I had been plodding away, copying, pasting, and repetitively hitting the arrow keys and typing a few characters in each place for about 5 minutes when a friend came over and saw what I was doing. He was an absolute *nix expert. After a few moments, he told me that he could finish all those changes in just a minute. I had seen him code in Vim before, and was impressed, but it seemed like magic at the time. I saved the file and went over to his desk and asked him to walk me through exactly what he was going to do. He loaded the file up in Vim and started with a quick regex that knocked out 80% of the work. He then recorded a macro that yanked the current counter number into a buffer, searched for the next edit position, pasted in the counter number, incremented it, then shifted position to the next code block and updated that reference as well. He then asked me about how many sections there were. I said about a hundred, so he typed 99@q and poof! There were a few more, so he did a :g/<some keyword>/p to see how many lines there were and then did that many more macro invocations and the file was done.

I was hooked at that point. He set me up with gVim and some tutorials and taught me the most basic fundamentals and told me that it didn't matter if I couldn't make vimgolf par for the first year or so. If I used it and every once in a while picked up a new motion or command, after a few years, it would change my coding life.

He was right.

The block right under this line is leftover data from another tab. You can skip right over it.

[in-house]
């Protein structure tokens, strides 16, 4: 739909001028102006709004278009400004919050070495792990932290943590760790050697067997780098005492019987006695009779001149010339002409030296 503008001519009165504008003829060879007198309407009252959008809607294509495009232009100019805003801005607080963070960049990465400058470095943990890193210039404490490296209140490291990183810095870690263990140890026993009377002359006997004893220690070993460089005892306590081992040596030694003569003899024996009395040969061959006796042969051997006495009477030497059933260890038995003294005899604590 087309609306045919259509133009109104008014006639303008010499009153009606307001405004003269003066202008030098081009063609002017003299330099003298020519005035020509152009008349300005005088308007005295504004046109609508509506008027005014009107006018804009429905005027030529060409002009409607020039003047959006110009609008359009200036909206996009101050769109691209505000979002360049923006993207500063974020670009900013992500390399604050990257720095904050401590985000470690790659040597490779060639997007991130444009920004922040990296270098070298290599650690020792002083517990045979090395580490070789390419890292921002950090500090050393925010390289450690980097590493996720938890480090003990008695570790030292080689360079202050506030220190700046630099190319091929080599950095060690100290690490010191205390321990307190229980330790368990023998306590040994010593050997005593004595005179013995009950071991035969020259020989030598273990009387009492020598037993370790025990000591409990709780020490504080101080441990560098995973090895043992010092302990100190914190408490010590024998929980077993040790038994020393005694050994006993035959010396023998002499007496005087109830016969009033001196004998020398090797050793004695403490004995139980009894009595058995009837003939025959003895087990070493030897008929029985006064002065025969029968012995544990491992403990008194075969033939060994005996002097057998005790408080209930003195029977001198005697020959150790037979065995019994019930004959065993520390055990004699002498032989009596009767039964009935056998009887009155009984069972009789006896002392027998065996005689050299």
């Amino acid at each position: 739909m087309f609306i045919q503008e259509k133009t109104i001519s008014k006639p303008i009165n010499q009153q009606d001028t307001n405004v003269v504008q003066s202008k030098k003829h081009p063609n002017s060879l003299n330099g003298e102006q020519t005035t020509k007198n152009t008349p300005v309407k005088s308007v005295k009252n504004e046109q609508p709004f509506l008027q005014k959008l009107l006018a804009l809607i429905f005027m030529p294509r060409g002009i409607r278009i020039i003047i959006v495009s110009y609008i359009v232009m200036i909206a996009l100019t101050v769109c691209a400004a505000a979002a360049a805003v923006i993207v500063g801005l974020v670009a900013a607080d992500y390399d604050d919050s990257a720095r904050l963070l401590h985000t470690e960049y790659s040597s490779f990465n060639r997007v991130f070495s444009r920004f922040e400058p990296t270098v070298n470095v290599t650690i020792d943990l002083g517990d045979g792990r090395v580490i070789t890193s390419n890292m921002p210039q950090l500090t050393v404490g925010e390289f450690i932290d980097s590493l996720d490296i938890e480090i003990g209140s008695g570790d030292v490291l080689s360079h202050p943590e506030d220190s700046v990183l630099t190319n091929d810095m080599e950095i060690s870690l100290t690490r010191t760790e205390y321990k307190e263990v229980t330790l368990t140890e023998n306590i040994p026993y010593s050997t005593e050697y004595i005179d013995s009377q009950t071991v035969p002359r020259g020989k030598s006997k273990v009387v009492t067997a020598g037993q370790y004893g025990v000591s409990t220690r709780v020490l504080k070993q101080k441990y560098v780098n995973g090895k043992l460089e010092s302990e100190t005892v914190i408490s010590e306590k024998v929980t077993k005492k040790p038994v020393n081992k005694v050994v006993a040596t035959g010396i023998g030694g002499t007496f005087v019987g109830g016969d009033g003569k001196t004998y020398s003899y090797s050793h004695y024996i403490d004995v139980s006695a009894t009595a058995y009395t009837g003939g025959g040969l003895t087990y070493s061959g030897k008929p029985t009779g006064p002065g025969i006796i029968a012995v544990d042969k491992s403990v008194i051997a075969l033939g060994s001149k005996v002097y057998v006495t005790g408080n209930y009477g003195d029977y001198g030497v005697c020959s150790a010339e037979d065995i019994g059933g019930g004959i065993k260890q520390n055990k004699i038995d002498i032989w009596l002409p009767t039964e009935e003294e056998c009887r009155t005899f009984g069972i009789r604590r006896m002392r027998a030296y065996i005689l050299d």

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The highest priority rule is the in-line which specifies white-space: nowrap; which doesn't preserve multiple whitespace. Firefox and Safari does what he says. I'm not quite sure why Chrome is displaying it differently..

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Wow.. the article and the comments here are fascinating. I don't have much to add, but I think what you guys are calling overtones are something some of my friends and I used to do as kids. One person would sing or yell a single loud note and another would sing or yell a sliding scale of notes listening for the overtone where a "spooky third voice" would chime in. We made up stories about it being a ghost summoning ritual and such. :)

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I just updated all the way from Lion (10.8). It seems that every display has its own menu bar which I don't know if I like yet, but more disturbing to me is that one of my external monitors is flickering off for a second or two every minute or so after this upgrade. Not sure what the source of the issue is, but it was working fine before the upgrade. :/

I used to use a Matrox DualHead2Go DP Edition so I could use my two 19" monitors in addition to my main laptop screen. Earlier this year I bought a LandingZone docking bar which let me run one monitor via miniDV and the other via HDMI. This solution has worked pretty well so far, so I hope the flickering either magically fixes itself or that I'm able to find some cause and resolution. :)

I need my three monitors. I've never liked the whole idea of virtual desktops, etc. and I like being able to see mail, calendar, shell, and browser just by glancing instead of requiring any sort of gesture or keystroke.